COVENANT AND BAPTISM
A Sermon by Pastor Chico Martin
Lections: Isa 55:1-9; Ps 63:1-8; 1 Cor 10:1-13; Luke 13: 1-9.
The Third Sunday in Lent in the Orthodox church is celebrated with the Adoration of the Cross. I would like to begin today by sharing with you a prayer from its Vespers service:
Rejoice, O life-bearing Cross, O bright paradise of the Church, O Tree of incorruption, thou who didst bring forth for us the enjoyment of glory everlasting, through whom the hosts of devils are driven out, the ranks of angels rejoice together, and the congregations of believers celebrate, O unconquerable weapon and impregnable foundation, the triumph of kings and the pride of Priests, grant us to apprehend the Passion of Christ and his Resurrection.
Let us pause for a moment to consider six features of this prayer:
- In the Protestant world, Adoration of the Cross is not a familiar practice. This prayer, however, gives us an inkling of the beauty that the ancient practice displays through its focus on the participation of all creation in salvation history. The cross, for instance, is celebrated as a “Tree of Incorruption,” that is, The Tree of Life.
- The church is described as a “bright paradise.” We should always remember that those of us who live in the church live in paradise.
- In the supernatural reality of the Christian world, we need to take notice of the activity of devils and angels in the created order. We can hardly do so while denying their existence.
- The cross is an “unconquerable weapon,” if we know how and where to use it. The cross is also the “impregnable foundation” of our belief.
- When we hear the word priests, we should remember that we are the ones being talked about, for all believers belong to God’s holy priesthood (I Pet 2:5).
- We apprehend “the Passion of Christ and his Resurrection” by the grace of God, not by our own efforts.
I hope you will agree that this one prayer, from a different branch of the universal church, says a good deal about the faith we hold in trust for each other and for our heirs. Lent is the natural occasion for us to consider the treasury of good things we hand down from generation to generation, because Easter is the day when traditionally candidates for baptism come into the church and receive from us these treasures.
One of the first of the treasures “handed on” during preparation for baptism is the expression of our faith in the form of the Apostles’ Creed. The Apostle’s Creed is familiar to us: we say it here in our church every week. Repeating this simple act of recitation as our response to the Word is one way that we preserve and pass on our faith: the creed is a rich storehouse of the beliefs of the church and will reward a lifetime of study. Among its many virtues is its doctrinal reliability as a guide to reading the Bible.
Today I want to focus attention on how we read the Bible. We say the Bible is the Word of God, by which we mean, when we read the Bible, God speaks to us. The printing press was a wonderful discovery, and many copies of the Bible have been printed over the past 500 years. Still, as the priesthood of all believers, we need to know how to read it. God, as is true of all authors, organizes his narrative, and his narrative moves forward, from beginning to end. We need to know where we are in the narrative to know the meaning of what we are reading.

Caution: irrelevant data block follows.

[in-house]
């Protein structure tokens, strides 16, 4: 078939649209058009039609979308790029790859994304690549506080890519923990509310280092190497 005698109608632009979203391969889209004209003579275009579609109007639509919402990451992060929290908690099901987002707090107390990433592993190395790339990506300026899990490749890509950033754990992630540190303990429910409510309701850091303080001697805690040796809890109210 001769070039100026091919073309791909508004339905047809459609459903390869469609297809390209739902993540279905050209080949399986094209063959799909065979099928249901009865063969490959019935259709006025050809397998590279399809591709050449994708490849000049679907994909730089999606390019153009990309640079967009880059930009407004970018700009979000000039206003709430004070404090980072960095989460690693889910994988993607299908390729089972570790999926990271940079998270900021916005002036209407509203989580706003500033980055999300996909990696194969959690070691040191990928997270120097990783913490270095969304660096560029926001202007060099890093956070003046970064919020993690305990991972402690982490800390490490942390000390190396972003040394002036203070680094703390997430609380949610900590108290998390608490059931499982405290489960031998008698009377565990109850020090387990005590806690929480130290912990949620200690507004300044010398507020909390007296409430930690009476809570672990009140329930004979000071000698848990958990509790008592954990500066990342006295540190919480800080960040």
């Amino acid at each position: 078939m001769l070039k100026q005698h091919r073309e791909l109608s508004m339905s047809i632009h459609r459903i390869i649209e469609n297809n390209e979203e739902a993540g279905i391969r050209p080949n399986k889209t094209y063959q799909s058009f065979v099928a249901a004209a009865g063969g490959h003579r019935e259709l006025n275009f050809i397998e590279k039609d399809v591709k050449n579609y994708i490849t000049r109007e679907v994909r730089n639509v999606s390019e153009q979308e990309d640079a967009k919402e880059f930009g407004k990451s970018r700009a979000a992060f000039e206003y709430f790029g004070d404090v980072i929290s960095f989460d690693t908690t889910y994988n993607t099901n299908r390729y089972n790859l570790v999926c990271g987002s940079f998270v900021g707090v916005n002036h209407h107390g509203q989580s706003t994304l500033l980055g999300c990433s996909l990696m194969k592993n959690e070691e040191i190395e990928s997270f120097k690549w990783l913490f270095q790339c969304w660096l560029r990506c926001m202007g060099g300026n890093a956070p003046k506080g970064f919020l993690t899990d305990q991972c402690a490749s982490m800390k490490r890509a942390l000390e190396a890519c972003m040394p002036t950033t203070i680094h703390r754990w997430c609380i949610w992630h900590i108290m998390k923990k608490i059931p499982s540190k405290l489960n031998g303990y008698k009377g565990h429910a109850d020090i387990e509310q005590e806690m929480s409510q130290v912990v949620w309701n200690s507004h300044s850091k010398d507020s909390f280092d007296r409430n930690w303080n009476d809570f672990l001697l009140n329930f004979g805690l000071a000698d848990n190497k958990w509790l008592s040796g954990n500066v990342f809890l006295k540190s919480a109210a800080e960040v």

One series of signposts used to mark the way is the covenants God makes with his people throughout the course of salvation history. We recall last week the imagery of the covenant being sealed in Genesis 15: 7 And he said to him, “I am the Lord who brought you out from Ur of the Chaldeans to give you this land to possess.” 8 But he said, “O Lord God, how am I to know that I shall possess it?” 9 He said to him, “Bring me a heifer three years old, a female goat three years old, a ram three years old, a turtledove, and a young pigeon.” 10 And he brought him all these, cut them in half, and laid each half over against the other. But he did not cut the birds in half. 11 And when birds of prey came down on the carcasses, Abram drove them away… 17 When the sun had gone down and it was dark, behold, a smoking fire pot and a flaming torch passed between these pieces. 18 On that day the Lord made a covenant with Abram, saying, “To your offspring I give this land, from the river of Egypt to the great river, the river Euphrates, 19 the land of the Kenites, the Kenizzites, the Kadmonites, 20 the Hittites, the Perizzites, the Rephaim, 21 the Amorites, the Canaanites, the Girgashites and the Jebusites.”
The role of the covenants is significant, perhaps central to understanding the unity of the Hebrew and Christian scriptures, but seldom well explained. Familiarity with the progress of covenants will make “handing on” of our faith all the more complete.
A covenant is an agreement made between two parties. It can be a treaty or a land grant. Treaties come with conditions tied to them; grants are generally irrevocable. The Lord’s covenant with Abraham (Genesis 15:5-21; 17:1-14) is one of at least five covenants God entered into with his people: he also entered into covenants with Noah (Gen 6:18; 9:9-17), Moses (Exodus 2:24; 33:1) David (2 Samuel 7:12), and the New Covenant announced by Jesus the Messiah (Luke 22:20, Matt 26:28). Some include in this list an Adamic “covenant of works” and a future covenant of the Kingdom, making for a total of seven. Others, John Calvin among them, recognize only one covenant that is confirmed, renewed and ratified on several occasions. Calvin argues that “the faithful mercies of David” carry across changes in outward form, such as sacrifices, the temple, or circumcision. The way of salvation, Calvin says, is the same throughout salvation history; this is why we can make the identification of the nation of Israel, when it includes Jew and Gentile, with the church.